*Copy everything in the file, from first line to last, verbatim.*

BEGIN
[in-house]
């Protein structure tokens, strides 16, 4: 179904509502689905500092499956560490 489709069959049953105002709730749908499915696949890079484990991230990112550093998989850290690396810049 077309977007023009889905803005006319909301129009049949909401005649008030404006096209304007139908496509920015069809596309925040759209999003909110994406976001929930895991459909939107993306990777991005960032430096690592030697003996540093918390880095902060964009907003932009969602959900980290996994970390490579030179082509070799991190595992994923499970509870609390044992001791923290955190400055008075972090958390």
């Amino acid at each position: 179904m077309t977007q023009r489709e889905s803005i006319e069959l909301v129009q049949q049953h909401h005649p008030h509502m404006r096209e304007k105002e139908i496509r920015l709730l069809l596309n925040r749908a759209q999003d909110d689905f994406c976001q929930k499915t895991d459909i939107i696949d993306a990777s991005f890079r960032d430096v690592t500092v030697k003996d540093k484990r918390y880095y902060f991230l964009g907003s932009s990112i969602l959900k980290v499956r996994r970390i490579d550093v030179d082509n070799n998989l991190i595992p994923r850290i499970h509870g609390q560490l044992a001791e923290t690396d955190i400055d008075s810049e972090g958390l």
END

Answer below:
[in-house]
């Protein structure tokens, strides 16, 4: 179904509502689905500092499956560490 489709069959049953105002709730749908499915696949890079484990991230990112550093998989850290690396810049 077309977007023009889905803005006319909301129009049949909401005649008030404006096209304007139908496509920015069809596309925040759209999003909110994406976001929930895991459909939107993306990777991005960032430096690592030697003996540093918390880095902060964009907003932009969602959900980290996994970390490579030179082509070799991190595992994923499970509870609390044992001791923290955190400055008075972090958390």
């Amino acid at each position: 179904m077309t977007q023009r489709e889905s803005i006319e069959l909301v129009q049949q049953h909401h005649p008030h509502m404006r096209e304007k105002e139908i496509r920015l709730l069809l596309n925040r749908a759209q999003d909110d689905f994406c976001q929930k499915t895991d459909i939107i696949d993306a990777s991005f890079r960032d430096v690592t500092v030697k003996d540093k484990r918390y880095y902060f991230l964009g907003s932009s990112i969602l959900k980290v499956r996994r970390i490579d550093v030179d082509n070799n998989l991190i595992p994923r850290i499970h509870g609390q560490l044992a001791e923290t690396d955190i400055d008075s810049e972090g958390l």